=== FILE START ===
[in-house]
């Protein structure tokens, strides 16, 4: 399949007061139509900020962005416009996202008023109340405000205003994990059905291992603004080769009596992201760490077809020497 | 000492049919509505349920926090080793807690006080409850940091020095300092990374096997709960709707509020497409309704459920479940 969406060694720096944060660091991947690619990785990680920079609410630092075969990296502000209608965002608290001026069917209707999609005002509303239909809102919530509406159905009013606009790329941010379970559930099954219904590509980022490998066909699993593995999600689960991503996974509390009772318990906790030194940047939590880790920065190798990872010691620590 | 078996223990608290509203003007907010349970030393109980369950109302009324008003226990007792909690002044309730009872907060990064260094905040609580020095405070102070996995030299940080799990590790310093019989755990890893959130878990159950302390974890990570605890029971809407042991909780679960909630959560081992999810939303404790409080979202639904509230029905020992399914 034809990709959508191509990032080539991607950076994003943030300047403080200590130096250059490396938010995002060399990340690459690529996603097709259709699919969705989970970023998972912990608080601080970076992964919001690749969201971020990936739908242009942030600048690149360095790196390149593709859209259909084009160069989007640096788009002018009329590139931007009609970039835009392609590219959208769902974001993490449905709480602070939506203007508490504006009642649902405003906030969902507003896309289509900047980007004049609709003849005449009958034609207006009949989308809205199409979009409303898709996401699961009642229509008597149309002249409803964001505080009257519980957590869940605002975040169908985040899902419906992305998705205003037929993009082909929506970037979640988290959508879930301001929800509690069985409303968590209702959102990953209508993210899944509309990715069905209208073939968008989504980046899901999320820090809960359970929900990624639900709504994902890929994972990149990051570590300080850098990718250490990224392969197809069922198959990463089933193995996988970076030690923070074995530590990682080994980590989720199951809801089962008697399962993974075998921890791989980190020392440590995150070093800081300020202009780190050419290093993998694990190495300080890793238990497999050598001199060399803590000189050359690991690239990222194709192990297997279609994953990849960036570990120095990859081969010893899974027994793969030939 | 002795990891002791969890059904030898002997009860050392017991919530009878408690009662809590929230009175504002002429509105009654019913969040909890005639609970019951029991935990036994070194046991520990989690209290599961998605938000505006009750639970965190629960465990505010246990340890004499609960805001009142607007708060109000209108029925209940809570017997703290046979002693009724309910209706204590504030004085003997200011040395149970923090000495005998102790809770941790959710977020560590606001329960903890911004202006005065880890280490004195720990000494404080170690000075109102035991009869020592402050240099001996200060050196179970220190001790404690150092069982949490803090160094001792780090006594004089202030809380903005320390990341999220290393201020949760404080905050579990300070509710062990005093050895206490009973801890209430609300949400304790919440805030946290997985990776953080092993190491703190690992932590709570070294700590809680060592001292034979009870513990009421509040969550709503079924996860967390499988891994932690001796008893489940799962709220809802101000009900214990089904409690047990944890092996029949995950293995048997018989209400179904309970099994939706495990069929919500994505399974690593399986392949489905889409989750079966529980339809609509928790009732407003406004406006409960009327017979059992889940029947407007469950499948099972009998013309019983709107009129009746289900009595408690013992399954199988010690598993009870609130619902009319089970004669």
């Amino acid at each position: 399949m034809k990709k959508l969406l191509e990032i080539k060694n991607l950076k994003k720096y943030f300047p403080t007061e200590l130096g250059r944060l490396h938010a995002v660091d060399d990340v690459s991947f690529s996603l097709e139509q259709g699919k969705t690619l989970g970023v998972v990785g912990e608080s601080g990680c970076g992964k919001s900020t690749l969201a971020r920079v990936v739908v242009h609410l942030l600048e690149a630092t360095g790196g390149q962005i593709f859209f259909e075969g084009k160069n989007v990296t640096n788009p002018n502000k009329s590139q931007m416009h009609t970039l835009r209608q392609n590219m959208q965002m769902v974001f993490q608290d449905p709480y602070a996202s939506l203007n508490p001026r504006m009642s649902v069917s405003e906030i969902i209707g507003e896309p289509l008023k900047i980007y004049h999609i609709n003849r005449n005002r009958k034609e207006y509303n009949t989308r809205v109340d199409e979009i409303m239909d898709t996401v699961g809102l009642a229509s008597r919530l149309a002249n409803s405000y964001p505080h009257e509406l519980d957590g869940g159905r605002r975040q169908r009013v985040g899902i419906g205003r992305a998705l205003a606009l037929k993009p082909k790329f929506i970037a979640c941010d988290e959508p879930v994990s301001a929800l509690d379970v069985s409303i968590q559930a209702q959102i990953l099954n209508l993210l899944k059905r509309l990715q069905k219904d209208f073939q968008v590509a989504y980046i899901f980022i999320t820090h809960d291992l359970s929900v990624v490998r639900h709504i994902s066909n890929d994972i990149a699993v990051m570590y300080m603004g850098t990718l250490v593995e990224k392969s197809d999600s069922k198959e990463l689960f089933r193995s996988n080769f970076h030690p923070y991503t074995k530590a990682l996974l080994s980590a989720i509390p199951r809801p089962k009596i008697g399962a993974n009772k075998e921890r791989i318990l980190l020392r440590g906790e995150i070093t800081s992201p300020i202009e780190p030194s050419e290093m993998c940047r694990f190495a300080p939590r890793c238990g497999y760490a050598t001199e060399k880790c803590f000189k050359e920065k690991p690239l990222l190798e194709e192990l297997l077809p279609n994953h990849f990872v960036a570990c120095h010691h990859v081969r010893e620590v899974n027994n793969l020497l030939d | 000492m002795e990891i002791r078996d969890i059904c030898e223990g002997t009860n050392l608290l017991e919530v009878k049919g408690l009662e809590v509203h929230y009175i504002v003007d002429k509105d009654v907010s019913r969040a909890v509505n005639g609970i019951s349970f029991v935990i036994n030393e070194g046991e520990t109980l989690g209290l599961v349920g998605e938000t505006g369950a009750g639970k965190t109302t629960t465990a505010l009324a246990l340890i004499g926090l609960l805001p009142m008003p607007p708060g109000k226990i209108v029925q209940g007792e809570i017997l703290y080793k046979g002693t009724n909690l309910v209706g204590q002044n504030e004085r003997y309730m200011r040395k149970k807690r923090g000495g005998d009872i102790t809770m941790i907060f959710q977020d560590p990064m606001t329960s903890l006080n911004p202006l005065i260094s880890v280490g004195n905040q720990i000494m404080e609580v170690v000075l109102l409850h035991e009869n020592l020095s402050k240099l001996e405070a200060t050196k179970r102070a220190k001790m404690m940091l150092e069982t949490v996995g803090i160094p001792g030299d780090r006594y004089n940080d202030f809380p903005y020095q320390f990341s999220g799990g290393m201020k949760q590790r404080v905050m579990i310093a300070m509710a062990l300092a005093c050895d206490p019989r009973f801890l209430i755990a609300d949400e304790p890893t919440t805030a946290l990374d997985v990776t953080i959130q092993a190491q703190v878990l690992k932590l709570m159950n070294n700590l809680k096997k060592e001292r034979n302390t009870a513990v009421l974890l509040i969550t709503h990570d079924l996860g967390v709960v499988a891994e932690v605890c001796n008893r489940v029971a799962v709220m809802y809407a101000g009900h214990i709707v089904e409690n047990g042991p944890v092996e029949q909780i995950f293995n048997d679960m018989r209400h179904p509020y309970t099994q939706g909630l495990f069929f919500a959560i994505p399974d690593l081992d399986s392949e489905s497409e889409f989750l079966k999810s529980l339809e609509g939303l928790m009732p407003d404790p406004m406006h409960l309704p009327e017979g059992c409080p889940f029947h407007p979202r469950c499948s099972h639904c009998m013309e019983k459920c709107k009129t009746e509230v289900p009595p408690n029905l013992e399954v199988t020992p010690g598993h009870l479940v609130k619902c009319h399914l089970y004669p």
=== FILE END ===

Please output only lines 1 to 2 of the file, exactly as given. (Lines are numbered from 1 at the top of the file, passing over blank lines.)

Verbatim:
[in-house]
């Protein structure tokens, strides 16, 4: 399949007061139509900020962005416009996202008023109340405000205003994990059905291992603004080769009596992201760490077809020497 | 000492049919509505349920926090080793807690006080409850940091020095300092990374096997709960709707509020497409309704459920479940 969406060694720096944060660091991947690619990785990680920079609410630092075969990296502000209608965002608290001026069917209707999609005002509303239909809102919530509406159905009013606009790329941010379970559930099954219904590509980022490998066909699993593995999600689960991503996974509390009772318990906790030194940047939590880790920065190798990872010691620590 | 078996223990608290509203003007907010349970030393109980369950109302009324008003226990007792909690002044309730009872907060990064260094905040609580020095405070102070996995030299940080799990590790310093019989755990890893959130878990159950302390974890990570605890029971809407042991909780679960909630959560081992999810939303404790409080979202639904509230029905020992399914 034809990709959508191509990032080539991607950076994003943030300047403080200590130096250059490396938010995002060399990340690459690529996603097709259709699919969705989970970023998972912990608080601080970076992964919001690749969201971020990936739908242009942030600048690149360095790196390149593709859209259909084009160069989007640096788009002018009329590139931007009609970039835009392609590219959208769902974001993490449905709480602070939506203007508490504006009642649902405003906030969902507003896309289509900047980007004049609709003849005449009958034609207006009949989308809205199409979009409303898709996401699961009642229509008597149309002249409803964001505080009257519980957590869940605002975040169908985040899902419906992305998705205003037929993009082909929506970037979640988290959508879930301001929800509690069985409303968590209702959102990953209508993210899944509309990715069905209208073939968008989504980046899901999320820090809960359970929900990624639900709504994902890929994972990149990051570590300080850098990718250490990224392969197809069922198959990463089933193995996988970076030690923070074995530590990682080994980590989720199951809801089962008697399962993974075998921890791989980190020392440590995150070093800081300020202009780190050419290093993998694990190495300080890793238990497999050598001199060399803590000189050359690991690239990222194709192990297997279609994953990849960036570990120095990859081969010893899974027994793969030939 | 002795990891002791969890059904030898002997009860050392017991919530009878408690009662809590929230009175504002002429509105009654019913969040909890005639609970019951029991935990036994070194046991520990989690209290599961998605938000505006009750639970965190629960465990505010246990340890004499609960805001009142607007708060109000209108029925209940809570017997703290046979002693009724309910209706204590504030004085003997200011040395149970923090000495005998102790809770941790959710977020560590606001329960903890911004202006005065880890280490004195720990000494404080170690000075109102035991009869020592402050240099001996200060050196179970220190001790404690150092069982949490803090160094001792780090006594004089202030809380903005320390990341999220290393201020949760404080905050579990300070509710062990005093050895206490009973801890209430609300949400304790919440805030946290997985990776953080092993190491703190690992932590709570070294700590809680060592001292034979009870513990009421509040969550709503079924996860967390499988891994932690001796008893489940799962709220809802101000009900214990089904409690047990944890092996029949995950293995048997018989209400179904309970099994939706495990069929919500994505399974690593399986392949489905889409989750079966529980339809609509928790009732407003406004406006409960009327017979059992889940029947407007469950499948099972009998013309019983709107009129009746289900009595408690013992399954199988010690598993009870609130619902009319089970004669």